Holding onto the tribe that you formed in high school
I’m still in a GroupMe with all my high school teammates and it’s active daily.
With the proliferation of technology, we all enter the Matrix on a daily basis to get our dose of the world we participate in from afar. Now, this isn’t a soapbox on how technology is slowly aiding in the de-evolution of human interaction and communication skills. This is an anecdote for the bonds you create during the most formative years of our youth; high school.
Okay so maybe I am romanticizing how great (or terrible) high school was for the average kid. Then again, not every high schooler was truly dedicated to a sport that attracts the weird, and almost fringe characters who come together to run distances the layperson finds terrifying. I feel confident in saying that every runner, at some point or another, felt that the sentiment toward distance runners was somewhere along the lines of “nice shorts bro” or “put a shirt on freaks.” We felt pride in the fact that we were fighting the good fight in pushing our bodies to run long distances for seemingly no reason. Anyone who was on a high school cross country or track team, hopefully, felt they had found a tribe of mildly insane brothers and sisters to suffer countless miles with – and this made all the ridicule okay.
Back to the technology – GroupMe. When I was in high school, iPhones were hitting the peak of their technological popularity and prowess, but there were some holdouts (weirdos) to this craze. Thus Groupme became a way to communicate on large scale in a device agnostic environment. To be honest I am not sure when our Groupme group was formed, nevertheless it evolved into a common thread of communication. As each class left our ‘modest’ hometown of Southlake, Texas to our respective institutions of higher education, it held us together. Dubbed “The Situation Room”, it has been a source of countless memes, sh*t talking, political rants, general debauchery, etc. etc. To divulge the contents of this group would be horrible, but it allowed us to maintain a bond we formed during the countless miles of training and racing. We found an outlet for the never ending banter once held on the grandstand of the run. Each one of us has gone on our own paths through this crazy world of ours. The one constant we maintained is the fact that our family of Carroll Cross Country runners talk to each other on a daily basis.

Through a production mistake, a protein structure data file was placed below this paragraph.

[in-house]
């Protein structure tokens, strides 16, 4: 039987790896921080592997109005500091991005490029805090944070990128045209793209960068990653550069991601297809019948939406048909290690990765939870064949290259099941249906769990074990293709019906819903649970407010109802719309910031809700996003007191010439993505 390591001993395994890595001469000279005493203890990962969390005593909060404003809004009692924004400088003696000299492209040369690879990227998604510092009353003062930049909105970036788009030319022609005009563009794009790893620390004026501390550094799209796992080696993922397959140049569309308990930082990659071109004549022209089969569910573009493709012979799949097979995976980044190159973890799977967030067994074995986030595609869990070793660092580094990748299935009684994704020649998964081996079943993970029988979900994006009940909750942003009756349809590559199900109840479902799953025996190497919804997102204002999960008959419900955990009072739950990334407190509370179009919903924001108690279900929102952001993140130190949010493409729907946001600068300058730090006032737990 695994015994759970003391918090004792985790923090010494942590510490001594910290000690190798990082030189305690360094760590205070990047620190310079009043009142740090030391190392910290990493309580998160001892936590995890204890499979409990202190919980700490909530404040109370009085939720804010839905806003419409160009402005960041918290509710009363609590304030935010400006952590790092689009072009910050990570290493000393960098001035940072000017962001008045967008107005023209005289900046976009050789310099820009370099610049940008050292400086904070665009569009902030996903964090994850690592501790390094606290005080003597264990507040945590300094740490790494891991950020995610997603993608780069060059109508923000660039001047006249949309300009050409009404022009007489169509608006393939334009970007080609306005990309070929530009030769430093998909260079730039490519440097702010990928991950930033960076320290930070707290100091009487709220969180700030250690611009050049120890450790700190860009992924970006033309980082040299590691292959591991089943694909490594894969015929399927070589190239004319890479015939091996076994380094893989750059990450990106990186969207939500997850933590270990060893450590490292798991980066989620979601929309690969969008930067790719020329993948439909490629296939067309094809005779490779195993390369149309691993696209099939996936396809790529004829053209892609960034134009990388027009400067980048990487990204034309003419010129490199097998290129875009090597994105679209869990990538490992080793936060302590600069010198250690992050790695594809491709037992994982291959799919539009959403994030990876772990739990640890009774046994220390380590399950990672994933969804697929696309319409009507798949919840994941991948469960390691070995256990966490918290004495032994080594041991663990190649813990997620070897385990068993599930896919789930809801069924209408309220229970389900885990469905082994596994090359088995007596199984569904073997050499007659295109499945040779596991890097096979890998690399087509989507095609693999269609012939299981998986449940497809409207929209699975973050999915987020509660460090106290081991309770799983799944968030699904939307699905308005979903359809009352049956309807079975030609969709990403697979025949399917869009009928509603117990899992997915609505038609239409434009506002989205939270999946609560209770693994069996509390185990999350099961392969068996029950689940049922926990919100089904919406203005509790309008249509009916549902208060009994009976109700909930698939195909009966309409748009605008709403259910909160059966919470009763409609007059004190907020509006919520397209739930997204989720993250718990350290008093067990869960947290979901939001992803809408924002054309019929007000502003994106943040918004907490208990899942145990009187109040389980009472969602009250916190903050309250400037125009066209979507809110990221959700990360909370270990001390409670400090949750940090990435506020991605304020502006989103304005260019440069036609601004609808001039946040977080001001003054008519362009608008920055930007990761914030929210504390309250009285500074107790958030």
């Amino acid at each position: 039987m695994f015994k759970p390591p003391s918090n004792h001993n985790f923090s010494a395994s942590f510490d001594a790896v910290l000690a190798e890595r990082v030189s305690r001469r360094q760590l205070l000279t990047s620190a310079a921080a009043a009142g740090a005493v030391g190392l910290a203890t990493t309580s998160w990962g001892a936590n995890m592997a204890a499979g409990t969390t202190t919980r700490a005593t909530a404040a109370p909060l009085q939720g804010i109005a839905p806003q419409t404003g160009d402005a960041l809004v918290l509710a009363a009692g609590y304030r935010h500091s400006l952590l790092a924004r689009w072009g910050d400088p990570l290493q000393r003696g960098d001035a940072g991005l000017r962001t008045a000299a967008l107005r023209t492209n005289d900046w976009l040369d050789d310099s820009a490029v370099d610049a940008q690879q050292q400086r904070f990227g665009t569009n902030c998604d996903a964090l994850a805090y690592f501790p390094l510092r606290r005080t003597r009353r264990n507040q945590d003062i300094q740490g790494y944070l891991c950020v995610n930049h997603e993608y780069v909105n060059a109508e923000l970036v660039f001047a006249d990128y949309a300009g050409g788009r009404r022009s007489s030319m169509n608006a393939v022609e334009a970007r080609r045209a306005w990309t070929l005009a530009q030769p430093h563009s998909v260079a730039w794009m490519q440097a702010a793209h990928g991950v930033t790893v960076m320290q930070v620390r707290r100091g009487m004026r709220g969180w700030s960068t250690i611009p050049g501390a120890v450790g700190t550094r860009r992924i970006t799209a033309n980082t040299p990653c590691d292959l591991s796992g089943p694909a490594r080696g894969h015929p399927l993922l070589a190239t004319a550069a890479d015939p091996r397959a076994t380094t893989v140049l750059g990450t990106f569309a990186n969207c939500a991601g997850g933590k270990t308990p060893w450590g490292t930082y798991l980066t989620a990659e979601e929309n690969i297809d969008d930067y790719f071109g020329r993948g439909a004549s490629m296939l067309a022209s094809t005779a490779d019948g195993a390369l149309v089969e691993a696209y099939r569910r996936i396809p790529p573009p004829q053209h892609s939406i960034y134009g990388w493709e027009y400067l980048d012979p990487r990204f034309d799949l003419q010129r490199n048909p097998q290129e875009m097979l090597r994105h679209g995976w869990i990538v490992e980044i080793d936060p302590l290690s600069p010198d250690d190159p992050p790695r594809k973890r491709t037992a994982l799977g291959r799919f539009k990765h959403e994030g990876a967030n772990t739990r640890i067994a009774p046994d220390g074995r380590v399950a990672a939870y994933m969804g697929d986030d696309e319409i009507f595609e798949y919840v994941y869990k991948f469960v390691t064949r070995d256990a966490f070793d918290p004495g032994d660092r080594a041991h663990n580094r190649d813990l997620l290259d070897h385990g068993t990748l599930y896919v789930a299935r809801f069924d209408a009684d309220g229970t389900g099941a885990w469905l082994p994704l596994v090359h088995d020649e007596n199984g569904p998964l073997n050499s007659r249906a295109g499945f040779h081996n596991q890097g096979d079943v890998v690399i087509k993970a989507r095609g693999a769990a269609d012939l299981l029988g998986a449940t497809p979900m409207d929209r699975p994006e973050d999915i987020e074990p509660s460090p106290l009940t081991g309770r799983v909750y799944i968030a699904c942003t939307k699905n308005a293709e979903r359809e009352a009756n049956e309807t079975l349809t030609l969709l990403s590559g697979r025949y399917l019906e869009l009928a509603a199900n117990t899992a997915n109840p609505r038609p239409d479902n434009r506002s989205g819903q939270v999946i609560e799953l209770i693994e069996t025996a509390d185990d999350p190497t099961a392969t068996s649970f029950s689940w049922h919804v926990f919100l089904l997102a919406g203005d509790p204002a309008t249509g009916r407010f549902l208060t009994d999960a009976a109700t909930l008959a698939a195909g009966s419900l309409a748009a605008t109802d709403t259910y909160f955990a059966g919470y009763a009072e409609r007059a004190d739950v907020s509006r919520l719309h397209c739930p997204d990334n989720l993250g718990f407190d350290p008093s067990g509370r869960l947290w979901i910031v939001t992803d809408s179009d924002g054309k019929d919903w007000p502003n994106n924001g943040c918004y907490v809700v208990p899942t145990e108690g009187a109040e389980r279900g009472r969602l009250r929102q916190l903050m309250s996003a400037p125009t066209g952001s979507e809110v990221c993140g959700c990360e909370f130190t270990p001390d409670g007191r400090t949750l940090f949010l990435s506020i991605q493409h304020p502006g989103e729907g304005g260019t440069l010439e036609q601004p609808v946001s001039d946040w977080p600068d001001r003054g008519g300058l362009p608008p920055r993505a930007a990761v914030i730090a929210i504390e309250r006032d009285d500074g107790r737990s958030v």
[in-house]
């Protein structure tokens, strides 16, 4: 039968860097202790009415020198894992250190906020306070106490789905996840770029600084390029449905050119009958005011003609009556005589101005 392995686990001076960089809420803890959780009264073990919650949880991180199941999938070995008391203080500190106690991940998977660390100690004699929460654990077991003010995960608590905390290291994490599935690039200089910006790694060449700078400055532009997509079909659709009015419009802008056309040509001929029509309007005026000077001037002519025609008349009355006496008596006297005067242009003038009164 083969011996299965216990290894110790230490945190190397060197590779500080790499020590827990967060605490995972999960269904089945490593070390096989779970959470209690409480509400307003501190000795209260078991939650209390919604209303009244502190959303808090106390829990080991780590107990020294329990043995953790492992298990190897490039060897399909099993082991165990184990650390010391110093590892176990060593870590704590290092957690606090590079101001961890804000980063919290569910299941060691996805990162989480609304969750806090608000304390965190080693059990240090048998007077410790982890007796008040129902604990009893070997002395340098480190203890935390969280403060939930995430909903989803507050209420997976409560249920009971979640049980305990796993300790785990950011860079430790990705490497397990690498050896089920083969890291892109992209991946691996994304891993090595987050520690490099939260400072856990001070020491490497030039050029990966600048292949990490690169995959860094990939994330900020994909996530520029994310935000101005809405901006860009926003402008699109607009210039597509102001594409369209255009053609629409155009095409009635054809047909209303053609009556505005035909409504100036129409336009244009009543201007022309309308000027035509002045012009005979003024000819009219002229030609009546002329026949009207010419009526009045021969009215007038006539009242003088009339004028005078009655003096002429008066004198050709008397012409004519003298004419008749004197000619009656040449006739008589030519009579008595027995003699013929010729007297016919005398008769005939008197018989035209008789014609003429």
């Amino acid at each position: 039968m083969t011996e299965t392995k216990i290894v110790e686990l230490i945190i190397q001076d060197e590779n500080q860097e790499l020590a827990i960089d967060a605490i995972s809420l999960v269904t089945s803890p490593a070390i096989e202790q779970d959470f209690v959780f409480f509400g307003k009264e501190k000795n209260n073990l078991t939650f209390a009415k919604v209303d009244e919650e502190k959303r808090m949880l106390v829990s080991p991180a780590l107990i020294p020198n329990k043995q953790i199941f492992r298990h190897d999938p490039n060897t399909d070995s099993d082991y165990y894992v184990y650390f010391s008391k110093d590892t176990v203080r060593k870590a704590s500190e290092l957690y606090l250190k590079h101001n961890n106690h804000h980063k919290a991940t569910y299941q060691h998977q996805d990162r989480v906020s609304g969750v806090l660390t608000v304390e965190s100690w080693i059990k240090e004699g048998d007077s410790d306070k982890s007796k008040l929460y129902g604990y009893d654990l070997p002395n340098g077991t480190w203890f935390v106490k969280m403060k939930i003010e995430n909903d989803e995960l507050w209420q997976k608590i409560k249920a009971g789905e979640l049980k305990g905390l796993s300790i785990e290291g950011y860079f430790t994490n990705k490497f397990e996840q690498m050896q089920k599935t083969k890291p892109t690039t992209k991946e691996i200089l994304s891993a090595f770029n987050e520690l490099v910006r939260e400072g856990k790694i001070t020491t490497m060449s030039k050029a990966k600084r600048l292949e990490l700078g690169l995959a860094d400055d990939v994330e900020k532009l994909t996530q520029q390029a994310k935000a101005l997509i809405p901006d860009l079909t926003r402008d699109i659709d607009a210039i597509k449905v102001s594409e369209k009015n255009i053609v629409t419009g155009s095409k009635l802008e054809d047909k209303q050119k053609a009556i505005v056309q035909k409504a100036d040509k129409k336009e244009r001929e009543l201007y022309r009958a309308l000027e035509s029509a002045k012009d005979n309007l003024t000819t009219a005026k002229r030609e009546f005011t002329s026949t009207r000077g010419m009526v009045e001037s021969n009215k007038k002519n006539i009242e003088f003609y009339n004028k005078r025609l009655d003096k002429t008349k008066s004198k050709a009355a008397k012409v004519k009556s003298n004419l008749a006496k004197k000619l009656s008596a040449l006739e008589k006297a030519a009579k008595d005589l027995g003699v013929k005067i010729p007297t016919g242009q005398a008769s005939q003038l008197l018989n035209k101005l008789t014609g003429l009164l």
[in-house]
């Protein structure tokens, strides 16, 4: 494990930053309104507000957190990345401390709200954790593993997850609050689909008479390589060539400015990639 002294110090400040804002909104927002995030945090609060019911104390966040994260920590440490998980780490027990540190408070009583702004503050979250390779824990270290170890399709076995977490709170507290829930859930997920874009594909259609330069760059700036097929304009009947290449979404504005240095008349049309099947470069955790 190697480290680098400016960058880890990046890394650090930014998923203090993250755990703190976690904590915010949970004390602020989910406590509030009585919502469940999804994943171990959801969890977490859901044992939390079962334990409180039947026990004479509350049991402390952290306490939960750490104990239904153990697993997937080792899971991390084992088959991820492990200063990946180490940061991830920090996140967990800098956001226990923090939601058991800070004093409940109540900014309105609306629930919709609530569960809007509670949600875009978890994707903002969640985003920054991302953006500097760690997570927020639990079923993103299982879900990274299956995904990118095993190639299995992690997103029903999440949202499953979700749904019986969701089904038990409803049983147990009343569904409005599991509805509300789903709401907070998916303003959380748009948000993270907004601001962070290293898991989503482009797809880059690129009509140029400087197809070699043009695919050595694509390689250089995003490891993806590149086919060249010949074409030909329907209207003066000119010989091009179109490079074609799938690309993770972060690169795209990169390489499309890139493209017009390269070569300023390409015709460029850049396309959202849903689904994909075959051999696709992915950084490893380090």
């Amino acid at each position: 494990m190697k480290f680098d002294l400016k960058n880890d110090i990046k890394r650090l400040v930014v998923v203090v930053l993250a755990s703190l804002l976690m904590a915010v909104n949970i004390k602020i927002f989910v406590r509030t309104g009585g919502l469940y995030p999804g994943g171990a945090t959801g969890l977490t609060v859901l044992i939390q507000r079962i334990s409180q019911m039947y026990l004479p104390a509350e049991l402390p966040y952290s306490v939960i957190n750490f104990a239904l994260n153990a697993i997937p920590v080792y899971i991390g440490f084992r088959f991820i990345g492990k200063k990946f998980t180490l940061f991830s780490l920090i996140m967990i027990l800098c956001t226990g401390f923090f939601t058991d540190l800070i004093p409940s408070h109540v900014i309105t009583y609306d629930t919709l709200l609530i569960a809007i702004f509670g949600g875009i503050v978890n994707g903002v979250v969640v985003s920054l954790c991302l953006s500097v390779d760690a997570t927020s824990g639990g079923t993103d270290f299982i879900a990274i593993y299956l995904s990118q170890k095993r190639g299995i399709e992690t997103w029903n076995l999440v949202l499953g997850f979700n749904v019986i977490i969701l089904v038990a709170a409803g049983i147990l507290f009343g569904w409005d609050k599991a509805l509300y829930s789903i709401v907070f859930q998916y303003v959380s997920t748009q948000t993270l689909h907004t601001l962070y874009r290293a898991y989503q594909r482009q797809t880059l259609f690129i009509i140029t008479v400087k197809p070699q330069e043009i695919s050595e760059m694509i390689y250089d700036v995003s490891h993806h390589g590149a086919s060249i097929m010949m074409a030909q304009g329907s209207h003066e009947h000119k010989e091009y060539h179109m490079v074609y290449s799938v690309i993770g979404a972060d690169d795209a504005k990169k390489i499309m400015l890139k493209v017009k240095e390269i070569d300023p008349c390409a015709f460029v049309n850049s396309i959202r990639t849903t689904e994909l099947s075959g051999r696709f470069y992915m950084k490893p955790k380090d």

Some may consider this a sad attempt to relive the glory days or to be consumed in nostalgic feelings of how good we actually had it. A time where the only worries we had were what video game we would get lost in next or how fast our recovery runs should actually be… which is still up for debate. But to those naysayers, I would like to address you directly by saying you’re probably right and I don’t really care. Connection is something we all yearn for. I am lucky enough to have maintained some semblance of a connection with a special family who had special goals. It has given me the best of laughs and a support system in the lowest of points. Relationships come and go and that is the sad fact of life. When you find your tribe, hold onto them in whatever way you can. Our way is with an app that serves very little purpose except for archiving the thoughts and discussions of my tribe. For that I am thankful.
Where and how do you keep in contact with your tribe, if at all? Does it keep you together or create distance you wished wasn’t there? If you have been out of contact, when and why did this come about? I’m genuinely curious so email me, [email protected]